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The horn is the hero’s instrument. Siegfried slew Fafnir with it. What do you think? does a hero slit a dragon’s throat while it sleeps? The Language of the Birds and more were his by this exploit.
Robert Schumann called the horn section the soul of the orchestra. In the finale of Beethoven’s Symphony No. 5, the Living Water bought with his hearing flowed from this instrument’s bell. So all of Europe was crucified. Do not however expect music to divulge its secret readily – for when horns sound, nothing can endure. Let us seek the answer then in Alte Deutsche Lieder.
Des Knaben Wunderhorn is a collection of folk poetry edited by Achim von Arnim and Clemens Brentano. It was dedicated to Johann Wolfgang von Goethe. The Secret of Romanticism is plainly read in each one of these poems wherefore we must rather sing them for good friends, accompanied by instruments. Gustav Mahler set them to music about eighty years after their publication and they have been privately performed in various Romantic circles ever since, even through the National-Socialist experiment. Speaking of nationalism, do not pay any heed to academic paranoia about the editors’ alleged nationalistic intent. Anything that stirs the heart is nationalism to them, and these poems are designed to dissolve nations.
Of peculiar interest is an image preceding the text in the 1808 edition, published in Heidelberg.
What is this vaulted edifice looking like an orgastically convulsing spine? this gravity-defying cathedral? I haven’t the foggiest, but I notice that one side of this mysterious house is more developed than the other. On the big side, we see written “o mater dei,” which is “O Mother of God.” Above this is a series of crenellated balconies defended by fierce-looking pikemen. The density of armed defenders increases until, at the highest battlements, we are met with the most imposing of the characters. She appears to me to be a woman, but you might not agree.
Starting at the Latin superscription and following the facade down to the absolute minimum, we see more balconies populated by minstrels, knights and flagellants. Trefoils line what are, from our point of view, the sides in order to break the unpleasant line that would otherwise exist at the juncture of wall and background. Appropriately, the flagellants are upside-down. Past their position, as the building begins to turn around and reach toward the sky again, not a single armed inhabitant can be seen. Our eyes meet two horsemen who will have a hell of a time getting down from there. At the penultimate tier, are two dogs, looking bewildered and wondering what exactly it is they’re doing in such a tower. Finally, at the loftiest perch of the building’s undefended side, a maiden seated in a chalice unfurls a banner with “drink aus,” an archaic spelling of “trink aus,” viz. “drink up”written on it.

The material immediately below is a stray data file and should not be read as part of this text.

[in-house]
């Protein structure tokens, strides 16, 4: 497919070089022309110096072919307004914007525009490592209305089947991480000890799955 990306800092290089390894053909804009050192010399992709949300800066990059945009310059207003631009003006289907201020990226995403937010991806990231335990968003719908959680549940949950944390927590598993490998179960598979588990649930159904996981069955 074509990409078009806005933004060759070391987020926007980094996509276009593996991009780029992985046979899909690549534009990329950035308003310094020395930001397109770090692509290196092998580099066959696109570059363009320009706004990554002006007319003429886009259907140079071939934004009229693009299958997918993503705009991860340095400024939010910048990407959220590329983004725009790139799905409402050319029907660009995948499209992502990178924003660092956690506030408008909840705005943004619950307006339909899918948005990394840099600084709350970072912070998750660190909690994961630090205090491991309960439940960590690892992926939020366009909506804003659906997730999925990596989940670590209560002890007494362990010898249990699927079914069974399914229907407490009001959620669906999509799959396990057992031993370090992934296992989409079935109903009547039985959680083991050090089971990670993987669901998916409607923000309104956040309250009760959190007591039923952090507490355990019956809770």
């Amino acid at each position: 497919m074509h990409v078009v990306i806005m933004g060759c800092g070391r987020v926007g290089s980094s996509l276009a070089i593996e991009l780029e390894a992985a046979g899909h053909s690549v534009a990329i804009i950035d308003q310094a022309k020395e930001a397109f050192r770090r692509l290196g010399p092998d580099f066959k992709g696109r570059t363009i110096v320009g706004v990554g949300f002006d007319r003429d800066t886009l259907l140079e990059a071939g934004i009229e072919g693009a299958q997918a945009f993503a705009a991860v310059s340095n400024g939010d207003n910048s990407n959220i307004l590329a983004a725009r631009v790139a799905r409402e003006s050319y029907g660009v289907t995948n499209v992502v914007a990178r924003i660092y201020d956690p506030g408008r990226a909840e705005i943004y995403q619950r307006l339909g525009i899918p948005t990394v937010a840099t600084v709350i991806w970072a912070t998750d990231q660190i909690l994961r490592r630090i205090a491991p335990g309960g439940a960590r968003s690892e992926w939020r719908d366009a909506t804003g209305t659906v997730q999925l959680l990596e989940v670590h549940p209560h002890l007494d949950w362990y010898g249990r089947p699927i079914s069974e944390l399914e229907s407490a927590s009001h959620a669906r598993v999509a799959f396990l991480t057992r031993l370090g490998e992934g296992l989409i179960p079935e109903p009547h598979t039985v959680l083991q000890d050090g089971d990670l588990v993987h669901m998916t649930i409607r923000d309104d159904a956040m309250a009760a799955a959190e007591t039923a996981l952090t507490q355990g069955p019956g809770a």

The structure itself is in the shape of a horn, evoking the cornucopia of Greek mythology. As you all know, the infant Zeus was hidden from his father Cronus, who sought to devour him. During this time, the little lightening-god was nursed by Amaltheia, whose horn he broke off. Therefrom fruits and goods are continually produced.
I now invite you to follow me on a schizoid but necessary National Treasure style wild goose chase, the horn also being the instrument of the chase. The ancient Germans – the alte Deutsche – used horns as drinking vessels. Remember that the cornucopia is a horn that continually refills its contents. Combining the attributes of being a drinking vessel and perpetual replenishment puts us in mind of the Holy Grail. This Passion Relic, which collected our Redeemer’s blood during the Crucifixion, is said to miraculously refill itself with holy blood, should its contents ever be emptied. What do the Grail Knights from Wagner’s Parsifal keep at Monsalvat? You’re a little slow so I’ll just tell you: the Grail.
Now that we’re on the same page, let us recall that Mahler wrote his first symphony – sometimes called Titan – just a few years before he began to set the Wunderhorn poems to music. In the finale, after the key change, we hear a contrapuntal fusion of two melodies. One is carried by eight horns in unison who are required by the score to stand and put their bells in the air. In the zealous key of D-major, their phrase begins with these four scale degrees: I – V – VI – III. This same motif is carried by the contrabassi during the Grail Rite from the first act of Parsifal before which, Gurnemanz tells us, time becomes space. The countermelody is carried by the trumpet. We recognize it from Parsifal’s prelude; it’s that famous trumpet lick ascending the major scale to the fifth degree while the orchestra carries out an authentic cadence. Of course this is repeated throughout the whole music drama in typical Wagnerian fashion.
What is twenty-eight year old Mahler trying to tell us years before he would encrypt the message in the draft of his Tenth’s finale? What is the relationship between the horn, time and abundance? What are we implored to drink by the maiden? What is the youth’s magic horn?